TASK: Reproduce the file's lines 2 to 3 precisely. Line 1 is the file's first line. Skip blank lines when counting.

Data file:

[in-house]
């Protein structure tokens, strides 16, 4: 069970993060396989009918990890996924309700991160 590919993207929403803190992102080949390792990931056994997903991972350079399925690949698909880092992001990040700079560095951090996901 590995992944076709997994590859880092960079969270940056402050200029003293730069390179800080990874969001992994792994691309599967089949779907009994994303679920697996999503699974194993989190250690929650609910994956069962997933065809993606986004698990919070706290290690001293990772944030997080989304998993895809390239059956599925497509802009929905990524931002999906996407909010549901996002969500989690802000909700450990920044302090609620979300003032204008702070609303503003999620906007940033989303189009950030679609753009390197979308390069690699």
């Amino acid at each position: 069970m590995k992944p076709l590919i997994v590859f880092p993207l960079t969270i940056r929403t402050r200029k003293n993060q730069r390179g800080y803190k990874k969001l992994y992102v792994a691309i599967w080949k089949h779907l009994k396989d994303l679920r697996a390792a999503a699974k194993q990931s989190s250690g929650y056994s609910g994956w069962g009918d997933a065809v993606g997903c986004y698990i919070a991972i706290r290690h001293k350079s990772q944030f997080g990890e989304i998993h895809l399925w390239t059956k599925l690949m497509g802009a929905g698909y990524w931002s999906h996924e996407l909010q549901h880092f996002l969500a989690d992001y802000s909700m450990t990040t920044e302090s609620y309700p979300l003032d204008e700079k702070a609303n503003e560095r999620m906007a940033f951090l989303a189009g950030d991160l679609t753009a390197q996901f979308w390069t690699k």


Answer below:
């Protein structure tokens, strides 16, 4: 069970993060396989009918990890996924309700991160 590919993207929403803190992102080949390792990931056994997903991972350079399925690949698909880092992001990040700079560095951090996901 590995992944076709997994590859880092960079969270940056402050200029003293730069390179800080990874969001992994792994691309599967089949779907009994994303679920697996999503699974194993989190250690929650609910994956069962997933065809993606986004698990919070706290290690001293990772944030997080989304998993895809390239059956599925497509802009929905990524931002999906996407909010549901996002969500989690802000909700450990920044302090609620979300003032204008702070609303503003999620906007940033989303189009950030679609753009390197979308390069690699």
């Amino acid at each position: 069970m590995k992944p076709l590919i997994v590859f880092p993207l960079t969270i940056r929403t402050r200029k003293n993060q730069r390179g800080y803190k990874k969001l992994y992102v792994a691309i599967w080949k089949h779907l009994k396989d994303l679920r697996a390792a999503a699974k194993q990931s989190s250690g929650y056994s609910g994956w069962g009918d997933a065809v993606g997903c986004y698990i919070a991972i706290r290690h001293k350079s990772q944030f997080g990890e989304i998993h895809l399925w390239t059956k599925l690949m497509g802009a929905g698909y990524w931002s999906h996924e996407l909010q549901h880092f996002l969500a989690d992001y802000s909700m450990t990040t920044e302090s609620y309700p979300l003032d204008e700079k702070a609303n503003e560095r999620m906007a940033f951090l989303a189009g950030d991160l679609t753009a390197q996901f979308w390069t690699k």